- If the offer is accepted, the time at which the goods will be delivered (time at which the rights will be transferred, or the time at which the services will be provided) (a specific period or deadline must be given)
５．Prohibited Conduct (Article 21 of the Act)
The Specified Commercial Transactions Act prohibits the following unjust acts in Telemarketing Sales.
- Misrepresentation in soliciting the conclusion of sales contracts, or after the conclusion of such contracts, to prevent the withdrawal of an offer for the contract (cancellation of the contract)
- Intentional failure to disclose factual information in soliciting the conclusion of sales contracts, or after the conclusion of such contracts, to prevent the withdrawal of an offer for the contract (cancellation of the contract)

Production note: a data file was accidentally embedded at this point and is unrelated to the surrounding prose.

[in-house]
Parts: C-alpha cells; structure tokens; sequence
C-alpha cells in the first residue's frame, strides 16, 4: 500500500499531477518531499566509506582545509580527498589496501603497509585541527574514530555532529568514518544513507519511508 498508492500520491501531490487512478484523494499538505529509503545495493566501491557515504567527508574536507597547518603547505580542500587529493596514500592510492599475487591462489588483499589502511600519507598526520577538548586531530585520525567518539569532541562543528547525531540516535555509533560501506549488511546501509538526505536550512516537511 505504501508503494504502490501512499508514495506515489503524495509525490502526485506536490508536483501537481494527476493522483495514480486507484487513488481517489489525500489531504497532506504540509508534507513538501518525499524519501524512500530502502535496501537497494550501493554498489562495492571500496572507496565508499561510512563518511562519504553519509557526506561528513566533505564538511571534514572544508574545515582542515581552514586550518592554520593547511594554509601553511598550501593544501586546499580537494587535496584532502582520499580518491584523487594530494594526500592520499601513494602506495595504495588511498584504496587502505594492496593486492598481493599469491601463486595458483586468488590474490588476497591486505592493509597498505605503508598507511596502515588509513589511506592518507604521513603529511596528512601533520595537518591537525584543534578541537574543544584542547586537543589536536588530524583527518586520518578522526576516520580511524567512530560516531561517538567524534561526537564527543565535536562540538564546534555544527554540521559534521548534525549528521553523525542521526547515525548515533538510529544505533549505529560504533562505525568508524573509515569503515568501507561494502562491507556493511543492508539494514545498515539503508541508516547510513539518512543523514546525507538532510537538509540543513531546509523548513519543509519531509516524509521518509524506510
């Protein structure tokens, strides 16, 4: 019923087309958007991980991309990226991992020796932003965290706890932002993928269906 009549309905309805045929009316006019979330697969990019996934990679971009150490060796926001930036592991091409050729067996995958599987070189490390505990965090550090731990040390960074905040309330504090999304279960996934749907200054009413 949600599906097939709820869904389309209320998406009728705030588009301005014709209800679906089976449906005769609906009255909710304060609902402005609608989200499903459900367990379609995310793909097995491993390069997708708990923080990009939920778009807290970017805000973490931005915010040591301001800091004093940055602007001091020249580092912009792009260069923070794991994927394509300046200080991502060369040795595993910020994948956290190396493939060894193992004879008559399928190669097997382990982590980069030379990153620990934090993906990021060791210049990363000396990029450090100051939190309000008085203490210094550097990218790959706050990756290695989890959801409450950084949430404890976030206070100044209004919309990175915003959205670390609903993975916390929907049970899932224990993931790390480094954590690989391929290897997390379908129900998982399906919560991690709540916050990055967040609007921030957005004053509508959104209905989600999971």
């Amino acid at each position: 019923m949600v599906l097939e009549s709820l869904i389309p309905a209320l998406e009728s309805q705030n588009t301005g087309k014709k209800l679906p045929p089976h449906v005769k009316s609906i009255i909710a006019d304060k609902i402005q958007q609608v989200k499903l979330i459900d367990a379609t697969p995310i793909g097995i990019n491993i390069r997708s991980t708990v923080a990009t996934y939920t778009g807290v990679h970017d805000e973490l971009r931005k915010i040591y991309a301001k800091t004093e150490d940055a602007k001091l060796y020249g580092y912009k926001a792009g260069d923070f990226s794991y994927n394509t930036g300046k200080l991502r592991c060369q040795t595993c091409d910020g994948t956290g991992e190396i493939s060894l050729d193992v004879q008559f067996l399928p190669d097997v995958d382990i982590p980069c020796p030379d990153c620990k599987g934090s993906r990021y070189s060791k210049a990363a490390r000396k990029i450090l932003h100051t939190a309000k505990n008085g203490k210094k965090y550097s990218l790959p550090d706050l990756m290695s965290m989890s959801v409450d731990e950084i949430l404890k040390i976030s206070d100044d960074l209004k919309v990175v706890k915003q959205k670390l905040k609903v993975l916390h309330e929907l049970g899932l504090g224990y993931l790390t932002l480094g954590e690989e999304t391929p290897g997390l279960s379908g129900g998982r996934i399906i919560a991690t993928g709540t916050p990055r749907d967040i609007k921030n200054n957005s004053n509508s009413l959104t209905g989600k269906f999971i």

- Intimidation to overwhelm a counterparty in order to conclude a sales contract, or to prevent the withdrawal of an offer for the contract (cancellation of the contract)
６．Administrative Dispositions and Penalties
A business operator who violated the above administrative controls becomes subject to penalties in addition to administrative disposition such as an instruction of business improvement (Article 22 of the Act), or a business suspension order (Article 23 of the Act).
７．Withdrawal of an Offer for or Cancellation of a Contract (Cooling-off System) (Article 24 of the Act)
Even if a consumer made an offer for a contract, or concluded a contract in Telemarketing, the consumer may withdraw the offer or cancel the contract (cooling-off) by writing to the business operator within 8 days after receiving the documents specified in laws.